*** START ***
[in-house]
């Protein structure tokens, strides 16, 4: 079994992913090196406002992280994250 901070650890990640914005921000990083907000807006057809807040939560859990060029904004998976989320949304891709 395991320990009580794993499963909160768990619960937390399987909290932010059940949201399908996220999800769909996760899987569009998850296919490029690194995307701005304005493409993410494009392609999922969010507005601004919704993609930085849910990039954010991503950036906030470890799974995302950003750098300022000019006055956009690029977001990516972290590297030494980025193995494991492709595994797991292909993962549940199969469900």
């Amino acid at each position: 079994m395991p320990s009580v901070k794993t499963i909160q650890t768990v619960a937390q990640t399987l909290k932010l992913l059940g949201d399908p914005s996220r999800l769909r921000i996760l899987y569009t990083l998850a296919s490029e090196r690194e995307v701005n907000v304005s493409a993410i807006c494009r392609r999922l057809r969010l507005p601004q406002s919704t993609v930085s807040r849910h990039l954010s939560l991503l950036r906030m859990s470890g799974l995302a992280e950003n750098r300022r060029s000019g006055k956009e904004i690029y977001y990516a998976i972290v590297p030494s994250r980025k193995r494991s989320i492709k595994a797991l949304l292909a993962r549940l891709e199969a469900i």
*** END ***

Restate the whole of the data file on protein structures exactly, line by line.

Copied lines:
[in-house]
């Protein structure tokens, strides 16, 4: 079994992913090196406002992280994250 901070650890990640914005921000990083907000807006057809807040939560859990060029904004998976989320949304891709 395991320990009580794993499963909160768990619960937390399987909290932010059940949201399908996220999800769909996760899987569009998850296919490029690194995307701005304005493409993410494009392609999922969010507005601004919704993609930085849910990039954010991503950036906030470890799974995302950003750098300022000019006055956009690029977001990516972290590297030494980025193995494991492709595994797991292909993962549940199969469900």
């Amino acid at each position: 079994m395991p320990s009580v901070k794993t499963i909160q650890t768990v619960a937390q990640t399987l909290k932010l992913l059940g949201d399908p914005s996220r999800l769909r921000i996760l899987y569009t990083l998850a296919s490029e090196r690194e995307v701005n907000v304005s493409a993410i807006c494009r392609r999922l057809r969010l507005p601004q406002s919704t993609v930085s807040r849910h990039l954010s939560l991503l950036r906030m859990s470890g799974l995302a992280e950003n750098r300022r060029s000019g006055k956009e904004i690029y977001y990516a998976i972290v590297p030494s994250r980025k193995r494991s989320i492709k595994a797991l949304l292909a993962r549940l891709e199969a469900i």